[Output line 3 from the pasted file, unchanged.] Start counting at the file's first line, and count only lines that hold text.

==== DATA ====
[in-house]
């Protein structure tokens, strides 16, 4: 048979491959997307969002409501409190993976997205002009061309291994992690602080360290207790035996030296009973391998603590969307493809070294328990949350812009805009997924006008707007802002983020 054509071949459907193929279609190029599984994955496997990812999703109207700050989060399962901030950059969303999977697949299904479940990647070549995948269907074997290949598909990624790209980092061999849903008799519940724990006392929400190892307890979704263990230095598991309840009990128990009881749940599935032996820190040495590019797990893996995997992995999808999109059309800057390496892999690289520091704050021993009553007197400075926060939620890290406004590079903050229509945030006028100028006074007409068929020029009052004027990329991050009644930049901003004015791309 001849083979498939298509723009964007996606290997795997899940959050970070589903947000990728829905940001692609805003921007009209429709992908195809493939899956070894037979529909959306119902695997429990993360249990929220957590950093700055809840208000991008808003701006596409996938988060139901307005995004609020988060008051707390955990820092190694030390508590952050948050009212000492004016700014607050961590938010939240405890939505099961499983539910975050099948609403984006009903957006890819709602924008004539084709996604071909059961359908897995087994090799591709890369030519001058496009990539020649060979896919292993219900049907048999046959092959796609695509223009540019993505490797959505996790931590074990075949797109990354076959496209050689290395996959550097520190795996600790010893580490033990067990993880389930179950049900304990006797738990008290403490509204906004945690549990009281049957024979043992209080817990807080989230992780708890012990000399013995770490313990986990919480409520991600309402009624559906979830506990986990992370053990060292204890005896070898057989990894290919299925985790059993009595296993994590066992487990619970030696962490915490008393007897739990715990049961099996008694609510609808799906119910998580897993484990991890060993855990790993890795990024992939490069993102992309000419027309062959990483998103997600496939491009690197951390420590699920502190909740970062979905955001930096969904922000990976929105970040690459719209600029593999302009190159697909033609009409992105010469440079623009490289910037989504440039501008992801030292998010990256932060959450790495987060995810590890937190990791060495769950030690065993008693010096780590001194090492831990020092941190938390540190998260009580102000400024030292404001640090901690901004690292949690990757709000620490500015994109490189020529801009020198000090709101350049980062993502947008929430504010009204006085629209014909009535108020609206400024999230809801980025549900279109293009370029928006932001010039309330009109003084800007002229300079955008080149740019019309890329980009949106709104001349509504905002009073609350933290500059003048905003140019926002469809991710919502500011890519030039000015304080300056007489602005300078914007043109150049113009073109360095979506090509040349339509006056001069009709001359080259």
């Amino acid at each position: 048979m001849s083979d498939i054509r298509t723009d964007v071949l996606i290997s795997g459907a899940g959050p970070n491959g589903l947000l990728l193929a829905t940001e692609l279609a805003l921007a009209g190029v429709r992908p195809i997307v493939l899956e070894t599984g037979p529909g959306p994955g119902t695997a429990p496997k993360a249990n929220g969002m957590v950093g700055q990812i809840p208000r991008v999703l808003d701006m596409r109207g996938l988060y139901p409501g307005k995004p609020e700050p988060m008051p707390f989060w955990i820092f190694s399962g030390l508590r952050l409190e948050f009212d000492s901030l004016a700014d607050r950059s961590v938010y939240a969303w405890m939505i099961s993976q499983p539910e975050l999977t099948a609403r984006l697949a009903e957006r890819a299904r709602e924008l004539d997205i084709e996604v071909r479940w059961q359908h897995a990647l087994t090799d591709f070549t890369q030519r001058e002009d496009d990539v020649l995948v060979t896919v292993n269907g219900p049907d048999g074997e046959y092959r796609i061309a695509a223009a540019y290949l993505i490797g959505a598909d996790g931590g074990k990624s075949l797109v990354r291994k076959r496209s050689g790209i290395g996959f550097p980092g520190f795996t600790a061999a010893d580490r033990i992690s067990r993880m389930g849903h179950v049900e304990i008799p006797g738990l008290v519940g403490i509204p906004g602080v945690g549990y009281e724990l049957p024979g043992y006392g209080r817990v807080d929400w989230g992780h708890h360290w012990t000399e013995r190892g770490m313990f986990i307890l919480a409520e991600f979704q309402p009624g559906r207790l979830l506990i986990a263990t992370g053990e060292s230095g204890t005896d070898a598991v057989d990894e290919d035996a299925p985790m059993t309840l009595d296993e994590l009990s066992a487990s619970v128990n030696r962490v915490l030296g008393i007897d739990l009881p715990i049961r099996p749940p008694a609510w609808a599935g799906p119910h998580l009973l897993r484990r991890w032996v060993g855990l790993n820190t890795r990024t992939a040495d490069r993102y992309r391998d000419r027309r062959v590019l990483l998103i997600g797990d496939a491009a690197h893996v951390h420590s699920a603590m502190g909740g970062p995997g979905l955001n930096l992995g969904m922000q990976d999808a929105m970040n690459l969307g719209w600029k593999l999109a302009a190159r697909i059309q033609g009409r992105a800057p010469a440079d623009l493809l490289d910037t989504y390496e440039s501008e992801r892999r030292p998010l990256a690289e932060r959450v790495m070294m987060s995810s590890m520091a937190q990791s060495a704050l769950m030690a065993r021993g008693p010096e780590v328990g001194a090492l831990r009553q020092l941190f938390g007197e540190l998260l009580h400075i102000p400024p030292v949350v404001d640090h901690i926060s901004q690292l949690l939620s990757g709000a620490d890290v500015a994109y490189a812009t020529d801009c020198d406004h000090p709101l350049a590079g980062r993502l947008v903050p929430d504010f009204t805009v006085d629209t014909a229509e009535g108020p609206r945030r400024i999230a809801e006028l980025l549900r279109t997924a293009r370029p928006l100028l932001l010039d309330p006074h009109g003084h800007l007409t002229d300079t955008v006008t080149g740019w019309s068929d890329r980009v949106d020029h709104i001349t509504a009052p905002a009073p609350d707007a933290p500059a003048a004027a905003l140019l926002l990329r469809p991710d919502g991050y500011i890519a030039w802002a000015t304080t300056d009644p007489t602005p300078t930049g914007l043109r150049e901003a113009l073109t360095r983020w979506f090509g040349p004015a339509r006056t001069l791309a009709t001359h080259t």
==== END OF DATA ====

């Amino acid at each position: 048979m001849s083979d498939i054509r298509t723009d964007v071949l996606i290997s795997g459907a899940g959050p970070n491959g589903l947000l990728l193929a829905t940001e692609l279609a805003l921007a009209g190029v429709r992908p195809i997307v493939l899956e070894t599984g037979p529909g959306p994955g119902t695997a429990p496997k993360a249990n929220g969002m957590v950093g700055q990812i809840p208000r991008v999703l808003d701006m596409r109207g996938l988060y139901p409501g307005k995004p609020e700050p988060m008051p707390f989060w955990i820092f190694s399962g030390l508590r952050l409190e948050f009212d000492s901030l004016a700014d607050r950059s961590v938010y939240a969303w405890m939505i099961s993976q499983p539910e975050l999977t099948a609403r984006l697949a009903e957006r890819a299904r709602e924008l004539d997205i084709e996604v071909r479940w059961q359908h897995a990647l087994t090799d591709f070549t890369q030519r001058e002009d496009d990539v020649l995948v060979t896919v292993n269907g219900p049907d048999g074997e046959y092959r796609i061309a695509a223009a540019y290949l993505i490797g959505a598909d996790g931590g074990k990624s075949l797109v990354r291994k076959r496209s050689g790209i290395g996959f550097p980092g520190f795996t600790a061999a010893d580490r033990i992690s067990r993880m389930g849903h179950v049900e304990i008799p006797g738990l008290v519940g403490i509204p906004g602080v945690g549990y009281e724990l049957p024979g043992y006392g209080r817990v807080d929400w989230g992780h708890h360290w012990t000399e013995r190892g770490m313990f986990i307890l919480a409520e991600f979704q309402p009624g559906r207790l979830l506990i986990a263990t992370g053990e060292s230095g204890t005896d070898a598991v057989d990894e290919d035996a299925p985790m059993t309840l009595d296993e994590l009990s066992a487990s619970v128990n030696r962490v915490l030296g008393i007897d739990l009881p715990i049961r099996p749940p008694a609510w609808a599935g799906p119910h998580l009973l897993r484990r991890w032996v060993g855990l790993n820190t890795r990024t992939a040495d490069r993102y992309r391998d000419r027309r062959v590019l990483l998103i997600g797990d496939a491009a690197h893996v951390h420590s699920a603590m502190g909740g970062p995997g979905l955001n930096l992995g969904m922000q990976d999808a929105m970040n690459l969307g719209w600029k593999l999109a302009a190159r697909i059309q033609g009409r992105a800057p010469a440079d623009l493809l490289d910037t989504y390496e440039s501008e992801r892999r030292p998010l990256a690289e932060r959450v790495m070294m987060s995810s590890m520091a937190q990791s060495a704050l769950m030690a065993r021993g008693p010096e780590v328990g001194a090492l831990r009553q020092l941190f938390g007197e540190l998260l009580h400075i102000p400024p030292v949350v404001d640090h901690i926060s901004q690292l949690l939620s990757g709000a620490d890290v500015a994109y490189a812009t020529d801009c020198d406004h000090p709101l350049a590079g980062r993502l947008v903050p929430d504010f009204t805009v006085d629209t014909a229509e009535g108020p609206r945030r400024i999230a809801e006028l980025l549900r279109t997924a293009r370029p928006l100028l932001l010039d309330p006074h009109g003084h800007l007409t002229d300079t955008v006008t080149g740019w019309s068929d890329r980009v949106d020029h709104i001349t509504a009052p905002a009073p609350d707007a933290p500059a003048a004027a905003l140019l926002l990329r469809p991710d919502g991050y500011i890519a030039w802002a000015t304080t300056d009644p007489t602005p300078t930049g914007l043109r150049e901003a113009l073109t360095r983020w979506f090509g040349p004015a339509r006056t001069l791309a009709t001359h080259t």